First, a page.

Melting ice and rain continued to cause flooding throughout Dodge County and northeast Nebraska on Thursday, leading to road and school closures, power outages as well as several evacuations starting Wednesday night.
Just before 11:30 a.m. on Thursday, the Dodge County Emergency Management Facebook page announced that the Fremont Volunteer Rural Fire Department was ordering a voluntary evacuation order for the Fremont area due to an ice jam break that officials warned could see a potential surge of water on the Platte River of four to five feet. The notification did not name any specific neighborhood, though Lottie Mitchell with the city of Fremont said that those in rural areas along the Platte River should seek higher ground.
The National Weather Service had issued a flash flood emergency for residents along the Platte River from Schuyler to Ashland due to the ice jam.
The North Bend Fire Department also ordered a voluntary evacuation order for the city of North Bend, on the south side of the railroad tracks and Highway 30. And just after 5 p.m., a voluntary evacuation order was given for the residents of Legges Lake.
North Bend Fire Chief and Emergency Manager Waylon Fischer said that, as of 1:30 p.m., there had been about a two-foot rise in the river.
“It has not crested the bank yet,” he said at the time. “We are monitoring it.”
The city of North Bend has designated the North Bend School as an emergency shelter. In Fremont, the American Red Cross opened a shelter at the First Lutheran Church on 3200 Military Avenue to house evacuated or displaced individuals.
In a press release, the Red Cross noted that anyone displaced from their homes should come to the church, bringing each family members prescriptions and emergency medications; food that meet unusual dietary requirements; identification to show residence is in affected area; extra clothing, pillows, blankets, hygiene supplies and other comfort items; supplies for children and infants, like diapers or formula; and special items for elderly or disabled family members.
If choosing to evacuate, the Dodge County Emergency Management Office recommends that you do the following before leaving: Gather all individuals, Gather all pets, gather only essential items, bring essential medications with you, turn off all appliances and lights and lock your home before leaving.
In North Bend, from Wednesday and in the afternoon on Thursday, volunteers were working feverishly to fill thousands of sandbags in preparation of potential flooding. North Bend Central Public Schools Superintendent Dan Endorf praised the community’s volunteer efforts.
“The North Bend community is kicking serious butt,” Endorf said. “Just all able-bodied people are rallying around each other to prepare for the worst but remain in good spirit.”
Deteriorating travel conditions have affected one group of North Bend students — there was a state district speech final at Bancroft High School on Wednesday, and the North Bend speech team sent five competitors. Those students are holed up in a West Point hotel, waiting for travel conditions to improve.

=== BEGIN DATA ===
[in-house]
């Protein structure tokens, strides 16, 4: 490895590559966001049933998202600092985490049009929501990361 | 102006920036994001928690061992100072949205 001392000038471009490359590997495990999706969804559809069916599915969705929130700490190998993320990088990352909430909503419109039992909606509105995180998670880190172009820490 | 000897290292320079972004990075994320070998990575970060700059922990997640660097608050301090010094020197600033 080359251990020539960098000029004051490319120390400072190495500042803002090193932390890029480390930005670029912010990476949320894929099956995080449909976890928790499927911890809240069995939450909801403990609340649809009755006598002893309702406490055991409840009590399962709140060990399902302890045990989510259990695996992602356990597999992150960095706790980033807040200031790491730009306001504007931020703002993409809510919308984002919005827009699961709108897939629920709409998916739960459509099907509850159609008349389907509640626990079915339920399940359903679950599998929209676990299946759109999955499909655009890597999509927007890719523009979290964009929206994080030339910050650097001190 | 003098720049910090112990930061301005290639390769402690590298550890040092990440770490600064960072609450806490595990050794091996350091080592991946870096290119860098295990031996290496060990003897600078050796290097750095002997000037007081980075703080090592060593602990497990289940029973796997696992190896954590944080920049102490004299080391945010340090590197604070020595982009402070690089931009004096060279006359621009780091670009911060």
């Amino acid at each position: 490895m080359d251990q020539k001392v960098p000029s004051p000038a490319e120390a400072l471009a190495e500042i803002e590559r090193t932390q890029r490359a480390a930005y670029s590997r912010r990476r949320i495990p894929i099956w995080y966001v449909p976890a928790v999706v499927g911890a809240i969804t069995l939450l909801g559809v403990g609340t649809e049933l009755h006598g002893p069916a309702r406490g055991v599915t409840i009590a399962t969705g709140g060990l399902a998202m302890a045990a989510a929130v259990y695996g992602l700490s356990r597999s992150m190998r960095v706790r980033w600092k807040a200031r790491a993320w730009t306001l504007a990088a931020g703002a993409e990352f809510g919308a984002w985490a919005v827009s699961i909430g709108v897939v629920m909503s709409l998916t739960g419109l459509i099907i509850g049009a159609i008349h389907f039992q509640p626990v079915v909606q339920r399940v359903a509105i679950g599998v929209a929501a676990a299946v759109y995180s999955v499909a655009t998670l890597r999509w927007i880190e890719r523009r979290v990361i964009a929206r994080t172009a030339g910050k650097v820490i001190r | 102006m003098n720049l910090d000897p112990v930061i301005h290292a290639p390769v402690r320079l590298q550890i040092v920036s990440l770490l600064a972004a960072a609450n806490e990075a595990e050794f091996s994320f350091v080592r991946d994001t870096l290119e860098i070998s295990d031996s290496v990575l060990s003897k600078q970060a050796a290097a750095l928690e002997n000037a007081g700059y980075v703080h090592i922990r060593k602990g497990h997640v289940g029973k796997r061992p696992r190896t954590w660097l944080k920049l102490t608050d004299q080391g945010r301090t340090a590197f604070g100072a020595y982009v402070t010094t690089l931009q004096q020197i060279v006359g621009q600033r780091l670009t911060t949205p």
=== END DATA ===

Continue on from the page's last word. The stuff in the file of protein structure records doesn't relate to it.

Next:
“We’re being cautious and safe because they’re in a location that we know about and it’s warm and dry,” Endorf said.
Elsewhere in the county, the Woodcliff area was evacuated Thursday evening for the third time in 24 hours, according to Cedar Bluffs Fire Chief Rob Benke. Woodcliff resident Lauralee Miller told the Tribune that when she left her home, “the water was up to the road.”
The area had been evacuated Thursday night around 1:30 a.m. and taken to the Cedar Bluffs auditorium, but when the waters receded Thursday morning, residents were able to return to their homes. However, rising waters forced two more evacuations on Thursday. A flash flood warning remained in effect until 12:45 a.m. Friday at Woodcliff.
Also on Wednesday night, the Dodge County Sheriff’s Department reported that at around 11:30 p.m., the community of Emerson Estates evacuated, and on Wednesday, Dodge County Emergency Manager Tom Smith confirmed with the Tribune that Winslow’s fire chief had met with residents and recommended that they consider evacuating.
In nearby Washington County, officials have officially made a disaster declaration, and have issued a mandatory evacuation for the area north of Blair for all residents east of County Road 31; east of County Road P31 to County Road 10; and east of County Road P33 South to County Road 18.
Deputies are going from residence to residence notifying occupants, according to the Washington County Sheriff’s Office.
A disaster declaration gives the county access to state resources to help recover from disasters like floods. And while Dodge County has not yet made such a declaration, County Board Chairman Bob Missel said it’s likely that he will.
“There’s probably no question in my mind that we will,” Missel said. “[Emergency Manager] Tom Smith, when he gets the time, and a little recovery here, he’ll have to fill out the paperwork, but it’s clear that there’s no question that there’s a disaster in Dodge County right now.”